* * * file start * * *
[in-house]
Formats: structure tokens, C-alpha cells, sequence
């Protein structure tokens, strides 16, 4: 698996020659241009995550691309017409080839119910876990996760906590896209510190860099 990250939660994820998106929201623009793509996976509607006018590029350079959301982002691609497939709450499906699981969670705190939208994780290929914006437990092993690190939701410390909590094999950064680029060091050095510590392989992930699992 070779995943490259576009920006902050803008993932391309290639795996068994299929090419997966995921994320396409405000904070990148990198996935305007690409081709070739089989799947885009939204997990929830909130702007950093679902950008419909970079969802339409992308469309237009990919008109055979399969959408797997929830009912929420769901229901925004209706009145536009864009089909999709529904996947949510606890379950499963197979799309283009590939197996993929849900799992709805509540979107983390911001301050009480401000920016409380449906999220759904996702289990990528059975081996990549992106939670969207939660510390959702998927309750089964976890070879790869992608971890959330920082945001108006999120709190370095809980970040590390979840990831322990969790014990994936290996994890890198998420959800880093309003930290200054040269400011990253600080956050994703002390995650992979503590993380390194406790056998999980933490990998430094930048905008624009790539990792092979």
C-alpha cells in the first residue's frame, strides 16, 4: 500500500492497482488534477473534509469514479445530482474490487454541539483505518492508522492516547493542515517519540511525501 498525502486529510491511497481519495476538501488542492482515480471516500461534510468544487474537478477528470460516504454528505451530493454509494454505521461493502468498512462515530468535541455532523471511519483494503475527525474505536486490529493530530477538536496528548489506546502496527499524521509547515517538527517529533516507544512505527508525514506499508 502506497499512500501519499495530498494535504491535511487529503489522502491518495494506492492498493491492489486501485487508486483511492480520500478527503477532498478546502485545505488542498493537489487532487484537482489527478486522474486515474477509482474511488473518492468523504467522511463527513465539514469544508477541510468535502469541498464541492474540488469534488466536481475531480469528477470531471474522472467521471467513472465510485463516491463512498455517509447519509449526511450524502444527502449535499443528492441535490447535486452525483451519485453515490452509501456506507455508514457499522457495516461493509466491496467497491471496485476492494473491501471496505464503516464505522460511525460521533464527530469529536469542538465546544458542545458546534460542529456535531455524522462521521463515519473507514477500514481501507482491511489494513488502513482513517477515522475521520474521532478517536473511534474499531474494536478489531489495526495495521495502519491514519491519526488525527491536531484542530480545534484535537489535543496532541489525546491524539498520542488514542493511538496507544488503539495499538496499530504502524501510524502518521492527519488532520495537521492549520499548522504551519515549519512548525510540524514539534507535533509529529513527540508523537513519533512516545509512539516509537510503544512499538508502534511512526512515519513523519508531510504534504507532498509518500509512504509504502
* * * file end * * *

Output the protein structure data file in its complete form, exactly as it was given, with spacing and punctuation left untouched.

[in-house]
Formats: structure tokens, C-alpha cells, sequence
């Protein structure tokens, strides 16, 4: 698996020659241009995550691309017409080839119910876990996760906590896209510190860099 990250939660994820998106929201623009793509996976509607006018590029350079959301982002691609497939709450499906699981969670705190939208994780290929914006437990092993690190939701410390909590094999950064680029060091050095510590392989992930699992 070779995943490259576009920006902050803008993932391309290639795996068994299929090419997966995921994320396409405000904070990148990198996935305007690409081709070739089989799947885009939204997990929830909130702007950093679902950008419909970079969802339409992308469309237009990919008109055979399969959408797997929830009912929420769901229901925004209706009145536009864009089909999709529904996947949510606890379950499963197979799309283009590939197996993929849900799992709805509540979107983390911001301050009480401000920016409380449906999220759904996702289990990528059975081996990549992106939670969207939660510390959702998927309750089964976890070879790869992608971890959330920082945001108006999120709190370095809980970040590390979840990831322990969790014990994936290996994890890198998420959800880093309003930290200054040269400011990253600080956050994703002390995650992979503590993380390194406790056998999980933490990998430094930048905008624009790539990792092979």
C-alpha cells in the first residue's frame, strides 16, 4: 500500500492497482488534477473534509469514479445530482474490487454541539483505518492508522492516547493542515517519540511525501 498525502486529510491511497481519495476538501488542492482515480471516500461534510468544487474537478477528470460516504454528505451530493454509494454505521461493502468498512462515530468535541455532523471511519483494503475527525474505536486490529493530530477538536496528548489506546502496527499524521509547515517538527517529533516507544512505527508525514506499508 502506497499512500501519499495530498494535504491535511487529503489522502491518495494506492492498493491492489486501485487508486483511492480520500478527503477532498478546502485545505488542498493537489487532487484537482489527478486522474486515474477509482474511488473518492468523504467522511463527513465539514469544508477541510468535502469541498464541492474540488469534488466536481475531480469528477470531471474522472467521471467513472465510485463516491463512498455517509447519509449526511450524502444527502449535499443528492441535490447535486452525483451519485453515490452509501456506507455508514457499522457495516461493509466491496467497491471496485476492494473491501471496505464503516464505522460511525460521533464527530469529536469542538465546544458542545458546534460542529456535531455524522462521521463515519473507514477500514481501507482491511489494513488502513482513517477515522475521520474521532478517536473511534474499531474494536478489531489495526495495521495502519491514519491519526488525527491536531484542530480545534484535537489535543496532541489525546491524539498520542488514542493511538496507544488503539495499538496499530504502524501510524502518521492527519488532520495537521492549520499548522504551519515549519512548525510540524514539534507535533509529529513527540508523537513519533512516545509512539516509537510503544512499538508502534511512526512515519513523519508531510504534504507532498509518500509512504509504502